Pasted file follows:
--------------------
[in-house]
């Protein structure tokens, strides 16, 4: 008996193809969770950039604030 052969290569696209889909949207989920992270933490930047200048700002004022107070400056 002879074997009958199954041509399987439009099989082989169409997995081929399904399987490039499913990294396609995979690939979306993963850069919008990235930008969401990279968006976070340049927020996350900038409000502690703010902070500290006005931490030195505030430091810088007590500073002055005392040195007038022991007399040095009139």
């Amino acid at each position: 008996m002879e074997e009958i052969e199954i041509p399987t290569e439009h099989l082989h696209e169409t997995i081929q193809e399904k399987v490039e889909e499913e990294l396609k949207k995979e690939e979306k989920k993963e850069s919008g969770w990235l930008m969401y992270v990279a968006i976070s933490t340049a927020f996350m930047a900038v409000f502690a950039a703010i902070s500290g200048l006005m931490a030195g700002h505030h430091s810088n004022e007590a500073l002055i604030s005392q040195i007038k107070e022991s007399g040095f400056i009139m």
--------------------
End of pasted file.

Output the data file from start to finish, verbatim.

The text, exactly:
[in-house]
């Protein structure tokens, strides 16, 4: 008996193809969770950039604030 052969290569696209889909949207989920992270933490930047200048700002004022107070400056 002879074997009958199954041509399987439009099989082989169409997995081929399904399987490039499913990294396609995979690939979306993963850069919008990235930008969401990279968006976070340049927020996350900038409000502690703010902070500290006005931490030195505030430091810088007590500073002055005392040195007038022991007399040095009139």
């Amino acid at each position: 008996m002879e074997e009958i052969e199954i041509p399987t290569e439009h099989l082989h696209e169409t997995i081929q193809e399904k399987v490039e889909e499913e990294l396609k949207k995979e690939e979306k989920k993963e850069s919008g969770w990235l930008m969401y992270v990279a968006i976070s933490t340049a927020f996350m930047a900038v409000f502690a950039a703010i902070s500290g200048l006005m931490a030195g700002h505030h430091s810088n004022e007590a500073l002055i604030s005392q040195i007038k107070e022991s007399g040095f400056i009139m």